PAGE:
Our previous studies suggested that the mechanism of L. lactis–based therapy involved the induction of CD4+CD25+Foxp3+ T cells (9). By dissociating between the immune effects of the L. lactis–based intervention in mice responsive or not to the therapy, we were able to further characterize the nature and role of the immune processes accompanying the treatment. The L. lactis–based therapy induced suppressive IL-10–secreting CD4+Foxp3+ (both CD25+ and CD25−) T cells in the pancreas-draining lymph nodes and pancreata of responders, and even more so of nonresponders, suggesting enhanced recruitment of Tregs to the inflamed target tissues. In the periphery, the frequency of CD4+Foxp3+ T cells was also increased in treated mice compared with untreated controls, pointing toward a possible value for this cell population as an immune marker. Interestingly, the frequency of CTLA4+ T cells among various Treg subsets was significantly higher in the pancreata of combination therapy-treated responder mice compared with mice with new-onset diabetes and in contrast to combination therapy–treated nonresponder mice. CTLA4 by Tregs has a nonredundant role to limit lymphopenia-induced uncontrolled proliferation of autoreactive Teffs in vivo (23). Alternatively, CTLA4 expression by Tregs may prolong the contact time between Tregs and dendritic cells via lymphocyte function–associated antigen 1 activation (24), increasing the efficiency of Treg suppression in a (transient) lymphopenic environment, similar to the one induced by low-dose anti-CD3. Because various immune- or tissue-specific mediators are important for Treg-suppressive functions at these inflammatory sites, more in-depth studies looking at the expression of chemokines, adhesion molecules, and extracellular matrix components of site-specific Tregs can provide more insights into follow-up studies. Of note, no difference was seen in the degree of insulitis between responder and nonresponder mice, suggesting also alterations in other lymphocyte subsets besides Tregs.
It is still not fully understood how Tregs control immune effector responses in autoimmune diseases and inflammation. Several studies (25) demonstrated that peripheral Tregs can use different regulatory mechanisms according to their environmental milieu and stimulatory conditions. In our case, CTLA4 and TGF-β were important for the regulatory activity of therapy-expanded CD4+CD25+Foxp3+ T cells in vitro, and partially in vivo, whereas IL-10 was not. There is no consensus on the role of CTLA4 for Treg function, and several effects have been reported: the induction of cell-intrinsic negative signals to activated Teffs, the modulation of the development of APCs, and the stable function of Foxp3+ Tregs (26,27). With regard to the involvement of TGF-β in therapy-mediated suppression, this cytokine can regulate several immunological processes, such as inflammation, lineage commitment, antibody generation, as well as tolerance induction (28). Moreover, it can preserve Foxp3 expression and support the differentiation of other T cells into Treg-like cells (29). In fact, TGF-β can promote the development of IL-10–secreting Tregs, because treatment of mice with anti–TGF-β prevented the conversion of CD4+Foxp3− cells into CD4+Foxp3+IL-10+ cells in intestine-associated lymphoid tissues (30). Although IL-10 seemed to be a good marker for the identification of our L. lactis–based therapy–induced Tregs, the role of IL-10 in their regulator function remains controversial. Others also demonstrated (31) that anti–IL-10 antibodies did not abrogate established tolerance in vivo. Here, it has been discussed whether IL-10 modulated the maturation phenotype of the APCs inducing anergy in both antigen-specific CD4+ and CD8+ T cells, and preferentially converting truly naive CD4+ T cells into suppressor cells expressing Foxp3, rather than through direct activity on T cells (32). Based on our observations, it is intriguing to speculate that Treg production of IL-10 is a major mechanism by which Tregs regulate inflammation at environmental interfaces, whereas TGF-β- and CTLA4-dependent regulation of the function of APCs may be a regulatory mechanism that predominates in secondary lymphoid tissues, where it controls the initial activation and expansion of naive autoreactive T-cells.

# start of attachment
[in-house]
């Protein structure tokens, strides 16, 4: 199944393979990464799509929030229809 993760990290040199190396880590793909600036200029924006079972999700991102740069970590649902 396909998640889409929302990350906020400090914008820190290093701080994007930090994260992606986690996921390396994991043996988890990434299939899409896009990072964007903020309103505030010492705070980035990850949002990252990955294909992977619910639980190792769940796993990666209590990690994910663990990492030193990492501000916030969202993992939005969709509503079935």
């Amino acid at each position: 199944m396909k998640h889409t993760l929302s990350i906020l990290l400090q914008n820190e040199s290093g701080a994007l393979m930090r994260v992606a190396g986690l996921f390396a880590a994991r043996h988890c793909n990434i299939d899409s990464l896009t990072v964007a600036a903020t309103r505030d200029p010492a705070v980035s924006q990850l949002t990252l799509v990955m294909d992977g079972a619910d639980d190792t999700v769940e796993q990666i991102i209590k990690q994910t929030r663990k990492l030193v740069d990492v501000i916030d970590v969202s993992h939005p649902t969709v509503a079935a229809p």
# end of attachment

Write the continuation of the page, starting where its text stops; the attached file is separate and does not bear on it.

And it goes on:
As in mice, human Tregs are defined by having a suppressive phenotype endowed by high and sustained expression of the transcription factor Foxp3 (33), and the loss of function/mutation in the Foxp3 gene leads to severe fatal autoimmune disorders (15,34). In the current study, we discovered that the specific inhibition of Treg functionality by the P60 peptide (14) at the start of L. lactis–based therapy completely impaired the induction of therapy-induced tolerance. Moreover, transient depletion of Foxp3+ Tregs from therapy-tolerized NOD.Foxp3.DTR mice was sufficient to induce complete disease relapse in all animals, demonstrating that the presence of Foxp3+ T cells was crucial to maintain therapeutic tolerance and control pathogenic Teffs, which were still present in mice responsive to L. lactis–based therapy. A recent study (35) suggested that antigen-specific Foxp3+ Tregs can also mediate tolerance both by diminishing recruitment of antigen-carrying inflammatory APCs to lymph nodes and by impairing their function.